Students consider what happens when one aspect of our identity is privileged above others by society.

Lesson 8 of 15
Democracy & Civic Engagement

Blending In and Standing Out

Students use an excerpt from Sarfraz Manzoor memoir to reflect on identity, belonging, and wanting to feel invisible.

Lesson 9 of 15
Democracy & Civic Engagement

Defining Our Obligations to Others

Students are introduced to the concept of universe of obligation to better understand how societies create "in" groups and "out" groups.

Assessment

Topic

Democracy & Civic Engagement
Step 2:

We and They

Students work collaboratively to create illustrated children’s stories that explore issues of conformity and belonging.

Lesson 10 of 15
Democracy & Civic Engagement

Defining Human Rights

Students create a definition for a "right" in order to explore the challenges faced by the UN Commission on Human Rights to create an international framework of rights for all human beings.

Lesson 11 of 15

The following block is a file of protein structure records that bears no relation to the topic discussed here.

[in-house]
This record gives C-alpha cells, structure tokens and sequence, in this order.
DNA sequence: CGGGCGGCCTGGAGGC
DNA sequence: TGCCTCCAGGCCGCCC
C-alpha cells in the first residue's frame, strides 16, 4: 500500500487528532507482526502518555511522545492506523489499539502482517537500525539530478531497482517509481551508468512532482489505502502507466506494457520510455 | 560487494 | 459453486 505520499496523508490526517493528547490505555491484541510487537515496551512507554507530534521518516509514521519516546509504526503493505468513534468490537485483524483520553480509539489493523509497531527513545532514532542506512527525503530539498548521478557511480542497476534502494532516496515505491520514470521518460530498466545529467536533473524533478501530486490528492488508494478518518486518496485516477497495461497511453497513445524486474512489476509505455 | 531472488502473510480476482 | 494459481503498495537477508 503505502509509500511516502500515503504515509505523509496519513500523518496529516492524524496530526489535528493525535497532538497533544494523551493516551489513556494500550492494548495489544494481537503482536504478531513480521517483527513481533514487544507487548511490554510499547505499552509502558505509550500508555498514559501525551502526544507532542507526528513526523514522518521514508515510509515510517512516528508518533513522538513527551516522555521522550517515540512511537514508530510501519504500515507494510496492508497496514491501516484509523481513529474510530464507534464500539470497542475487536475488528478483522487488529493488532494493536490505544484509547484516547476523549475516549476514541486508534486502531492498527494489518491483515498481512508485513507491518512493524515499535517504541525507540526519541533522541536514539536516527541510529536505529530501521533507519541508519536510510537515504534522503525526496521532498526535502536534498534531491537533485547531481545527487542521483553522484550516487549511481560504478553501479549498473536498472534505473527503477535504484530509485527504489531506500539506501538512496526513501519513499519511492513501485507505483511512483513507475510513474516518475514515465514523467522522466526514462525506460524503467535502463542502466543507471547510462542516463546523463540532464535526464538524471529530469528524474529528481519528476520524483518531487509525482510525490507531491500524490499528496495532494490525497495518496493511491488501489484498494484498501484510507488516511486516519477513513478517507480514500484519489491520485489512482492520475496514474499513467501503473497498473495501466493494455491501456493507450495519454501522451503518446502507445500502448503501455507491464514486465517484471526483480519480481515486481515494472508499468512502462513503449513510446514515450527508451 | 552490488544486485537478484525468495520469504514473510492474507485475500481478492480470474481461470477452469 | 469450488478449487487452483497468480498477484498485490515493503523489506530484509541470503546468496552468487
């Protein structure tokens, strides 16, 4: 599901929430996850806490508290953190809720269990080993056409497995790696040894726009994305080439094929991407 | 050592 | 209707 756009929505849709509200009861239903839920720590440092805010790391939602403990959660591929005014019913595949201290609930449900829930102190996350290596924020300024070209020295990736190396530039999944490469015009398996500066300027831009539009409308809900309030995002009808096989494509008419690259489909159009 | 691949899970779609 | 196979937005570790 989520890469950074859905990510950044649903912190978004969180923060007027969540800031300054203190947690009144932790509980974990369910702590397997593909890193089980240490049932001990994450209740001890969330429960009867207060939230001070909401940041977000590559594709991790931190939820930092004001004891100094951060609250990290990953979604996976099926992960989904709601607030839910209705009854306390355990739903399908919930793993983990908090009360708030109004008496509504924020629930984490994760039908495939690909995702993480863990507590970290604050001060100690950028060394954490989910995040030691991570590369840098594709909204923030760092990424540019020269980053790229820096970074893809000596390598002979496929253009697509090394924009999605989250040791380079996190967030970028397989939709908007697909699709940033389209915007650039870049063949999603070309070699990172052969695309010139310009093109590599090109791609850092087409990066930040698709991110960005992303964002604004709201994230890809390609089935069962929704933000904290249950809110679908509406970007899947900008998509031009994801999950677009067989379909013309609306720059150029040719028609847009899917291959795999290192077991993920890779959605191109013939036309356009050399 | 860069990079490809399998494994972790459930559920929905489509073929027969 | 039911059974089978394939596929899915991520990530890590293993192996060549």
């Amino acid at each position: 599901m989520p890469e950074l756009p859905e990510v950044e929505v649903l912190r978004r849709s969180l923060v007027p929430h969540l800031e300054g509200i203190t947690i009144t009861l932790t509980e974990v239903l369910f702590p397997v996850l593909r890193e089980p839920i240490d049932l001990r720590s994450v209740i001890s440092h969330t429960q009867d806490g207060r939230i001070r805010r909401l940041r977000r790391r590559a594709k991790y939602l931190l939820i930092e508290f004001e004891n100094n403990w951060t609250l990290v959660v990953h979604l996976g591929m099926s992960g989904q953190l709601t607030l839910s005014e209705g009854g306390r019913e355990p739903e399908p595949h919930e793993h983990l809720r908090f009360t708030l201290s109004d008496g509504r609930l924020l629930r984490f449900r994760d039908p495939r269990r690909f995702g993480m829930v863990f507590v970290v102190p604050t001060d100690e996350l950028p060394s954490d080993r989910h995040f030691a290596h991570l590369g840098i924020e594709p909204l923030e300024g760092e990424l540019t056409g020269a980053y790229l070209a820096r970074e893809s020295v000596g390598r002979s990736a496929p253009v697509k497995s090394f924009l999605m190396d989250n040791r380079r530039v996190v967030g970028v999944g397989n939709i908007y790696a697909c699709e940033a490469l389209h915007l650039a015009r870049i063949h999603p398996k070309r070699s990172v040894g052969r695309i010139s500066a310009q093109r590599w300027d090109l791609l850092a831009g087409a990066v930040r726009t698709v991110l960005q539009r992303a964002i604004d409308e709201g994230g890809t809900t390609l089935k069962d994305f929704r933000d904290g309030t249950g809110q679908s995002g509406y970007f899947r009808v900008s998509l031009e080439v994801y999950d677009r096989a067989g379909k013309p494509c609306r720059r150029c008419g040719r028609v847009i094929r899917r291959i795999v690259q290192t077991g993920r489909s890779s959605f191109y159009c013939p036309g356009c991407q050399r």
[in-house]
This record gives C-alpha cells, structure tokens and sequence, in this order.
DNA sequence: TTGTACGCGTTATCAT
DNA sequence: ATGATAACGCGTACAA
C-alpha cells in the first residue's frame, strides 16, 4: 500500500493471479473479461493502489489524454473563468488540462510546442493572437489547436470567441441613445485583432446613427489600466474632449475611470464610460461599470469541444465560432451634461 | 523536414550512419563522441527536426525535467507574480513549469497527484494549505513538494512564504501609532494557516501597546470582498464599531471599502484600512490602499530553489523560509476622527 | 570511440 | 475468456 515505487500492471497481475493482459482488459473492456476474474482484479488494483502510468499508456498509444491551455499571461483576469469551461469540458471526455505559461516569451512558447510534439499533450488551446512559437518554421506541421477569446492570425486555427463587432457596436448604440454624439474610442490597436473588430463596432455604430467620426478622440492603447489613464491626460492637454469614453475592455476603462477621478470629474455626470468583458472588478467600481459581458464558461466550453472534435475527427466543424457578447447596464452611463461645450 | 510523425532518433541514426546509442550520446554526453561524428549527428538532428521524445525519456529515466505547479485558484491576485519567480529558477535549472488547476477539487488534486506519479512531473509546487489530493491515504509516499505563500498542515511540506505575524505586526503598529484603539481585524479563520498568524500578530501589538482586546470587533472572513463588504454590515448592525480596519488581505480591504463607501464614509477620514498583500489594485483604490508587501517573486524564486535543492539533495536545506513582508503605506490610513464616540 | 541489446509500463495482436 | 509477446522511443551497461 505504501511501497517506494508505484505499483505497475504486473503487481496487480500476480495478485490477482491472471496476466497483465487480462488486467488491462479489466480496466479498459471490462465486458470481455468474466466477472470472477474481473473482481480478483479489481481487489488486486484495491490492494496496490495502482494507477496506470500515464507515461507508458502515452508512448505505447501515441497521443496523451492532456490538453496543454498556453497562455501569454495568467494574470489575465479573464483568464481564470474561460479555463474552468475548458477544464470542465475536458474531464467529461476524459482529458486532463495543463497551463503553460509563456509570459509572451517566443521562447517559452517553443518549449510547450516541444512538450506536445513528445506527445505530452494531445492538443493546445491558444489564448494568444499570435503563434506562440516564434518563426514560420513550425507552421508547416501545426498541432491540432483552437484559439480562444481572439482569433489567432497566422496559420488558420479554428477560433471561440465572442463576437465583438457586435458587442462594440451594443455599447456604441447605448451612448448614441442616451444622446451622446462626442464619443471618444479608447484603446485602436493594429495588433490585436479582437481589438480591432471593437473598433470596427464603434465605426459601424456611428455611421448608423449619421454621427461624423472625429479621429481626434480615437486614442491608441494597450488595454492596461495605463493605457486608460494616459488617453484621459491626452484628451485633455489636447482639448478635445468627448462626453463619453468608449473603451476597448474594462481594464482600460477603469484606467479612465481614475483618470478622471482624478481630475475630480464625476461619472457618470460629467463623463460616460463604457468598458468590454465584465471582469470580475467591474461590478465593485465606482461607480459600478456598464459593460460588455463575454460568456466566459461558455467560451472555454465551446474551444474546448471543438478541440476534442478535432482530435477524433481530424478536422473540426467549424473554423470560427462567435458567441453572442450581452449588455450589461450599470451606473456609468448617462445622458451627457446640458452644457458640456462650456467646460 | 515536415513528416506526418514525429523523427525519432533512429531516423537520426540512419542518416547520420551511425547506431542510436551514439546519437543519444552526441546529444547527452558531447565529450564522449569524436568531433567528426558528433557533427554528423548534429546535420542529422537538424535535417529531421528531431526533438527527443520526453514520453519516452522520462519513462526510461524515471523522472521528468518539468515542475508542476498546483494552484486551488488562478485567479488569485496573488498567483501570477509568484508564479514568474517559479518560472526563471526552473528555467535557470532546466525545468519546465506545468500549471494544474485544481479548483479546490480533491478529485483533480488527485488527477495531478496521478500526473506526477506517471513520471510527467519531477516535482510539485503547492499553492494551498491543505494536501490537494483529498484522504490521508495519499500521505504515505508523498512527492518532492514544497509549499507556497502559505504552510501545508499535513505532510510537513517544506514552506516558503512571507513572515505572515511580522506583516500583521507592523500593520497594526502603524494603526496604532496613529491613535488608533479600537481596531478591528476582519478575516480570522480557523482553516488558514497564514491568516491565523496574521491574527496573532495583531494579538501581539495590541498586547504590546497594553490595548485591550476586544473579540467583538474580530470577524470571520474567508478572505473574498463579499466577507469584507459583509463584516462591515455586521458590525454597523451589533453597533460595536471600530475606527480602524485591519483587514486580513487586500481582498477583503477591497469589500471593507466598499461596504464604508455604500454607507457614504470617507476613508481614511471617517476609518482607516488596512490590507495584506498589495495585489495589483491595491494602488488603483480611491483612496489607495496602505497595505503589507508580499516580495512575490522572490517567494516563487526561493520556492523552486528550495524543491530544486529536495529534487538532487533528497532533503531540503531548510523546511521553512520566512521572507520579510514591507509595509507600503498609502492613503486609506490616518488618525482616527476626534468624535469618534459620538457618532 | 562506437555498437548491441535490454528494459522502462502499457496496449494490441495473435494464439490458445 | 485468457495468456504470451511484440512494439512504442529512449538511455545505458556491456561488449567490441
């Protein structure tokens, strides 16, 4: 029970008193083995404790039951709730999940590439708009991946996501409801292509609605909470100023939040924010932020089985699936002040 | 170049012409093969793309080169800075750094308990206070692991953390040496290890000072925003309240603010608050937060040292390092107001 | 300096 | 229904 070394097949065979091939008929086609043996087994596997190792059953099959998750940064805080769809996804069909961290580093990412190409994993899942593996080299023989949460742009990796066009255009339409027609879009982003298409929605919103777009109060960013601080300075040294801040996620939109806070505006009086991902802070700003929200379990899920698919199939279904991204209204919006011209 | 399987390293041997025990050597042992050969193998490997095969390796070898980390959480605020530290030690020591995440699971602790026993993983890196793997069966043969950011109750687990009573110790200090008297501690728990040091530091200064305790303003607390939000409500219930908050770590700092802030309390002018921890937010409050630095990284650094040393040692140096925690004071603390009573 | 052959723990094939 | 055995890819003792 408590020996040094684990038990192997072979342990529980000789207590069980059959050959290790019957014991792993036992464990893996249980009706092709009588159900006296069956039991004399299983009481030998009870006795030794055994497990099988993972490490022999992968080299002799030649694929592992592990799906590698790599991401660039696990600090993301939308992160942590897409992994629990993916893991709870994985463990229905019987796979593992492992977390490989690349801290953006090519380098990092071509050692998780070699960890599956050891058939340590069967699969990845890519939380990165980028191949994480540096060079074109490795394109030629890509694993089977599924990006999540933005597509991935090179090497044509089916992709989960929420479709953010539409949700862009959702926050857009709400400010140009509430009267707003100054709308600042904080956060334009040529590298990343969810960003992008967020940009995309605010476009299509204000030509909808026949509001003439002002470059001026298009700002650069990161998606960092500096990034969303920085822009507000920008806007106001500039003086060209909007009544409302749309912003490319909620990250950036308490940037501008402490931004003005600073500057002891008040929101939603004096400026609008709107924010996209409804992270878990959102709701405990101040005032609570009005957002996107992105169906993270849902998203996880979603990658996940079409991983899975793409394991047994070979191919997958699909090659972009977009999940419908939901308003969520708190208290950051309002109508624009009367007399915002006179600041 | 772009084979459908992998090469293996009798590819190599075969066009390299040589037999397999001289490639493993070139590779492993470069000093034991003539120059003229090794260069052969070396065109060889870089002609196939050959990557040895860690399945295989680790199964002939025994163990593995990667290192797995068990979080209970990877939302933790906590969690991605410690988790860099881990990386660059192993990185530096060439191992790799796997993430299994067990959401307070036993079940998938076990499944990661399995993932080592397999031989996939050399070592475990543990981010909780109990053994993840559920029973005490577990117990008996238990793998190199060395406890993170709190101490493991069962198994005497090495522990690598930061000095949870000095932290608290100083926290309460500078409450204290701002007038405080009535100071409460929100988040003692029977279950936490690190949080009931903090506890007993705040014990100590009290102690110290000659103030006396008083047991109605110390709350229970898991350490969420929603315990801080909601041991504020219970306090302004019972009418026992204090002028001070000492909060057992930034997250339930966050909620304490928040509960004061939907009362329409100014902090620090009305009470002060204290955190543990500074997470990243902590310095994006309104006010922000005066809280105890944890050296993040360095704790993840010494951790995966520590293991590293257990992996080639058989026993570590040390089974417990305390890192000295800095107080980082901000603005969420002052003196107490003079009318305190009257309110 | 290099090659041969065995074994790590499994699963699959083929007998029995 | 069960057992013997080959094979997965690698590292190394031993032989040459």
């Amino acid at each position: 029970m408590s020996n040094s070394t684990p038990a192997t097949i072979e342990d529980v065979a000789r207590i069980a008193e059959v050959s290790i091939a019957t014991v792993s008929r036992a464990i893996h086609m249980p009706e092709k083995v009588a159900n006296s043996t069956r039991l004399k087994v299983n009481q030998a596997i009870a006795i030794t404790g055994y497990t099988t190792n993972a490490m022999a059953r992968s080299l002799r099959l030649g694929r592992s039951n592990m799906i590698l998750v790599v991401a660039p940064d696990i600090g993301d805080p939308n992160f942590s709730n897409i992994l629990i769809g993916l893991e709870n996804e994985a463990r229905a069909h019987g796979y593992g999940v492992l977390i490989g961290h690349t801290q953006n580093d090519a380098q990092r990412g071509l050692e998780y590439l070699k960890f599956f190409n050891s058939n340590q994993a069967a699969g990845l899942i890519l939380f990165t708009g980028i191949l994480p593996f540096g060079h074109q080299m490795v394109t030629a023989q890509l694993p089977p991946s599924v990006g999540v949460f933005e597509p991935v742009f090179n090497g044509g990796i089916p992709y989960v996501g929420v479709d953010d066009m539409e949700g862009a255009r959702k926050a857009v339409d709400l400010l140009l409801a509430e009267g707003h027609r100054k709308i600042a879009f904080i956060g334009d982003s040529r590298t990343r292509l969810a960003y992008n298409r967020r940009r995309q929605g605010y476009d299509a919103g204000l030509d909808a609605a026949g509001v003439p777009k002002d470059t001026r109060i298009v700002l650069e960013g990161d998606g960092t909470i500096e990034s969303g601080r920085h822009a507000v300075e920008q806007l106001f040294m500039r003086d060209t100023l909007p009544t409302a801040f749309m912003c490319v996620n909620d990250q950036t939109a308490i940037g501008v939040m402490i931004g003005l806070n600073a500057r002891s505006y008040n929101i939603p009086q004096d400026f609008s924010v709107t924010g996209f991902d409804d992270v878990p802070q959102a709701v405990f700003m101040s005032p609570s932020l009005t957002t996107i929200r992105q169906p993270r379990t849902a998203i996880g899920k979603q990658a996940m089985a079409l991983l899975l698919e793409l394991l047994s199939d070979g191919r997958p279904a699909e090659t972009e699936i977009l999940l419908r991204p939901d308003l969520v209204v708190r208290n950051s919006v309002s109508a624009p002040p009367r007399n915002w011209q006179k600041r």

Democracy & Civic Engagement

Making Rights Universal

Students analyse four rights in the UDHR and decide whether they are universal and enjoyed by all in the world today.

Assessment

Topic

Democracy & Civic Engagement
Step 3:

Understanding Human Rights

Students work collaboratively to create a School Declaration of Human Rights Infographic.

Lesson 12 of 15
Democracy & Civic Engagement

Standing Up to Hatred on Cable Street

Students study the Battle of Cable Street in London by examining testimonies of individuals who demonstrated against fascist leader Oswald Mosley.

Lesson 13 of 15
Democracy & Civic Engagement

Public Art as a Form of Participation

Students analyse the Battle of Cable Street Mural and reflect on the role of public art to commemorate, educate, and build community.

Lesson 14 of 15
Democracy & Civic Engagement

Protesting Discrimination in Bristol

Students use the historical case study of the Bristol Bus Boycott to examine strategies for bringing about change in our communities.

Lesson 15 of 15
Democracy & Civic Engagement

Speaking Up and Speaking Out

Students analyse a spoken word poem about bullying and consider how they might use their voices to call attention to injustice in their schools or communities.

Final Assessment

Topic

Democracy & Civic Engagement
Step 4:

Choosing to Participate

Students have an opportunity to explore one issue in-depth and to create an action plan that inspires change in their schools or communities.